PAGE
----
A Miracle of Catfish

( 5 )

Overview

Larry Brown has been a force in American literature since taking critics by storm with his debut collection, Facing the Music, in 1988. His subsequent work—five novels, another story collection, and two books of nonfiction—continued to bring extraordinary praise and national attention to the writer New York Newsday called a "master."

In November 2004, Brown sent the nearly completed manuscript of his sixth novel to his literary agent. A week ...

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A Miracle of Catfish

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Overview

Larry Brown has been a force in American literature since taking critics by storm with his debut collection, Facing the Music, in 1988. His subsequent work—five novels, another story collection, and two books of nonfiction—continued to bring extraordinary praise and national attention to the writer New York Newsday called a "master."

In November 2004, Brown sent the nearly completed manuscript of his sixth novel to his literary agent. A week later, he died of a massive heart attack. He was fifty-three years old.

A Miracle of Catfish is that novel. Brown's trademarks—his raw detail, pared-down prose, and characters under siege—are all here.

This beautiful, heartbreaking anthem to the writer's own North Mississippi land and the hard-working, hard-loving, hard-losing men it spawns is the story of one year in the lives of five characters—an old farmer with a new pond he wants stocked with baby catfish; a bankrupt fish pond stocker who secretly releases his forty-pound brood catfish into the farmer's pond; a little boy from the trailer home across the road who inadvertently hooks the behemoth catfish; the boy's inept father; and a former convict down the road who kills a second time to save his daughter.

That Larry Brown died so young, and before he could see A Miracle of Catfish published, is a tragedy. That he had time to enrich the legacy of his work with this remarkable book is a blessing.

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Editorial Reviews

Outside
"Despite its designation as an "incomplete work" . . . its dry wit and gorgeous intimacy with the natural world make it as satisfying as anything Brown wrote. At the end of its 464 pages, the only thing readers will miss is the craftsman himself."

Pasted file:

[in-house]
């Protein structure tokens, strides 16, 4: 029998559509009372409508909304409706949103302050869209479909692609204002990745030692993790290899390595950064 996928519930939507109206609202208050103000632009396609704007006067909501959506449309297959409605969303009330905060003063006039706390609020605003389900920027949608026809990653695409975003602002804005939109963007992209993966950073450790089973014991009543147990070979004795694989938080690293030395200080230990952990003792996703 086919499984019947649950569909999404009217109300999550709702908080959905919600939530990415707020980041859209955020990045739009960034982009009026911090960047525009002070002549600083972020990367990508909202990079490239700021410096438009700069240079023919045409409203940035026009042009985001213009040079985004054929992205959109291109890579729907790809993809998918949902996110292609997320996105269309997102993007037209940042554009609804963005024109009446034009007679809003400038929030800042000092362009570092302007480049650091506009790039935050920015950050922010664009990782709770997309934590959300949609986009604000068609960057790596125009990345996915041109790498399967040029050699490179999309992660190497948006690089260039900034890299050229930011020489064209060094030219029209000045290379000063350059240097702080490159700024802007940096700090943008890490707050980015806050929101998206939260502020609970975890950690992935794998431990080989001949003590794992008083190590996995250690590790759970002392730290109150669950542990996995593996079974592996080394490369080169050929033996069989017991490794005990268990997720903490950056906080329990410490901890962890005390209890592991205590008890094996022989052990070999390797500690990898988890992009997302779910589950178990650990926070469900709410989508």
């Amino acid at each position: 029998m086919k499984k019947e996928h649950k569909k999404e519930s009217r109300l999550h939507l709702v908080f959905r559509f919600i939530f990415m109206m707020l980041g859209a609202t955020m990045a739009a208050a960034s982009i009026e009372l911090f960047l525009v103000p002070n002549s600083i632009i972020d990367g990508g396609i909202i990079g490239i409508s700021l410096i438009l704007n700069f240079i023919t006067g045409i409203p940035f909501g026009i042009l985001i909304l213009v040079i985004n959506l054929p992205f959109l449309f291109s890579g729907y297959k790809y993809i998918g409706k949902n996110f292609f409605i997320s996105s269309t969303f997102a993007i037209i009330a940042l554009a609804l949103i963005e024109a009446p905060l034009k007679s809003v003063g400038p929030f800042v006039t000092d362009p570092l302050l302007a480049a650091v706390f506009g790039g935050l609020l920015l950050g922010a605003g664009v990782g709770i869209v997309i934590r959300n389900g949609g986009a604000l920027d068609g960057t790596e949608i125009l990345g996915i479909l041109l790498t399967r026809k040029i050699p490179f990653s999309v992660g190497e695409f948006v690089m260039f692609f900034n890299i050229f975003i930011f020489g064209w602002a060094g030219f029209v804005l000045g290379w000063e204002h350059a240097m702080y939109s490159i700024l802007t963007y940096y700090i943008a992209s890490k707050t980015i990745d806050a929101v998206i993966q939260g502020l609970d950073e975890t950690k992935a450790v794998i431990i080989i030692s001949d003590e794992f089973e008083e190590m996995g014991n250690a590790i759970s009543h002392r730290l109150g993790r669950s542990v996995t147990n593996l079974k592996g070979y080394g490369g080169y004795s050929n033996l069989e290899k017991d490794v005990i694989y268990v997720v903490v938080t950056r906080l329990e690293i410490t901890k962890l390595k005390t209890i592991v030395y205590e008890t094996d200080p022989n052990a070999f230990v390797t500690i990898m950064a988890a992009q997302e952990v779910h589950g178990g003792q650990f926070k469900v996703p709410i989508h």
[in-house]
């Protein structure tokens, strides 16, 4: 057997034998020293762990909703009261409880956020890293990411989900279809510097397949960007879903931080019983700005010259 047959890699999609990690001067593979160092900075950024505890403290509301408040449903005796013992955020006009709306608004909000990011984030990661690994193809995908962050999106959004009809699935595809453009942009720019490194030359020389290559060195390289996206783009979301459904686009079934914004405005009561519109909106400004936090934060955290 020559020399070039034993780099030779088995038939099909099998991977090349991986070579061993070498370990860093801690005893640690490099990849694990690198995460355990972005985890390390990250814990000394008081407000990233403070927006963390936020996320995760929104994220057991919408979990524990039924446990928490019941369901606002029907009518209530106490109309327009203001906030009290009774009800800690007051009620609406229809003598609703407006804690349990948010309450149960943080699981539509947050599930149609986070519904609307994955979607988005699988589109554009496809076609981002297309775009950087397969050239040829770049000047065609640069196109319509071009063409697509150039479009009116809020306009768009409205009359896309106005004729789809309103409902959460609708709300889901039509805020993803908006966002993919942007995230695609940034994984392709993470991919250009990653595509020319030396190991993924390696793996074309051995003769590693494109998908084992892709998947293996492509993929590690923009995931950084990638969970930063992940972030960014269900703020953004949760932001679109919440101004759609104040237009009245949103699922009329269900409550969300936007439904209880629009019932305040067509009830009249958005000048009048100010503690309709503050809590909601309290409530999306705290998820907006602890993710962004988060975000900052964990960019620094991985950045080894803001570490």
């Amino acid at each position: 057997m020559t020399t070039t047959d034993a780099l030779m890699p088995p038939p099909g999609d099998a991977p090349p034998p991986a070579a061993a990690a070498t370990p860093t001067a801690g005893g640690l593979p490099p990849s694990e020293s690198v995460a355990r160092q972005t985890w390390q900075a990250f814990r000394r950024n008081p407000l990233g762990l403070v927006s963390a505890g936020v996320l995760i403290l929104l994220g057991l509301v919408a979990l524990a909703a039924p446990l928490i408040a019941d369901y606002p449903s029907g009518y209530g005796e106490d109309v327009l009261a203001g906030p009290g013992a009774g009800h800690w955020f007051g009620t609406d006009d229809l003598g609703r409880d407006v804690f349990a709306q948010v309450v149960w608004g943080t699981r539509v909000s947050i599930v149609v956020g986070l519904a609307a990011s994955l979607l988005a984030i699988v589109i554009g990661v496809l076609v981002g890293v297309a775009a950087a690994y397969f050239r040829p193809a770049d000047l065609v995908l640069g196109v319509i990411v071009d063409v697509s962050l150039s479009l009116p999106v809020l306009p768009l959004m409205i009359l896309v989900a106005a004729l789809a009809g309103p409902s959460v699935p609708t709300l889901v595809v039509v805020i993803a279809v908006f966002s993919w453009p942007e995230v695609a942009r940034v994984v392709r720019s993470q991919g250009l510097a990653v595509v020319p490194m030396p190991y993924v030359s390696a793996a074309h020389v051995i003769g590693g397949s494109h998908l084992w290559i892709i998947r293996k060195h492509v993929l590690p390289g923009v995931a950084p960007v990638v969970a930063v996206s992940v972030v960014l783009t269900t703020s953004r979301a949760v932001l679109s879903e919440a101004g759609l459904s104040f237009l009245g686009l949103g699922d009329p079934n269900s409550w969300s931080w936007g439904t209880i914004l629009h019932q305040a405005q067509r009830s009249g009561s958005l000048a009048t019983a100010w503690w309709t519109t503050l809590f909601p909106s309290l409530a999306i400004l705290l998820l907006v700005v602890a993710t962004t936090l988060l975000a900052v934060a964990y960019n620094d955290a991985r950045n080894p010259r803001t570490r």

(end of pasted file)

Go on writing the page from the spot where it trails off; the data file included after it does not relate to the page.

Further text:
Outside magazine
New York Times Book Review
“The most compassionate of writers, Brown loves every living no-good heart he commits to paper. . . . A Miracle of Catfish yields so many pleasures, it hurts to say so.”
— New York Times Book Review
USA Today
A Miracle of Catfish is vintage Brown. It's driven by terse sentences, haunting images and a sense of place you can almost smell and taste . . . [and] filled with memorable characters. . . . Brown was a writer who was never writerly. He was never self-consciously literary, yet created a literature that will last.”
USA Today
People Magazine
“Brimming with humor and sympathy for the hardscrabble lives of ordinary people. The only flaw is that it's the last Larry Brown novel we'll be lucky enough to read.”
People
Men's Journal
“A Southern noir stylist publishes his best work. . . . When the novelist Larry Brown died in November 2004, the nation lost an irreplaceable literary voice. Spare, bluesy, and grimly beautiful, his books mapped the rough contours of life in his native north Mississippi. . . . His best work may have been A Miracle of Catfish. . . . Miracle is classic Larry, gritty and unflinching, with a wide-as-an-interstate streak of mischief running through its center. . . . [Brown is] a fierce and natural writer, a once-in-a-lifetime comet of big, bad, raw talent.”
Men's Journal
From the Publisher
“A Southern noir stylist publishes his best work. . . . When the novelist Larry Brown died in November 2004, the nation lost an irreplaceable literary voice. Spare, bluesy, and grimly beautiful, his books mapped the rough contours of life in his native north Mississippi. . . . His best work may have been A Miracle of Catfish. . . . Miracle is classic Larry, gritty and unflinching, with a wide-as-an-interstate streak of mischief running through its center. . . . [Brown is] a fierce and natural writer, a once-in-a-lifetime comet of big, bad, raw talent.”
Men's Journal
People Magazine
“Brimming with humor and sympathy for the hardscrabble lives of ordinary people. The only flaw is that it's the last Larry Brown novel we'll be lucky enough to read.”
People
USA Today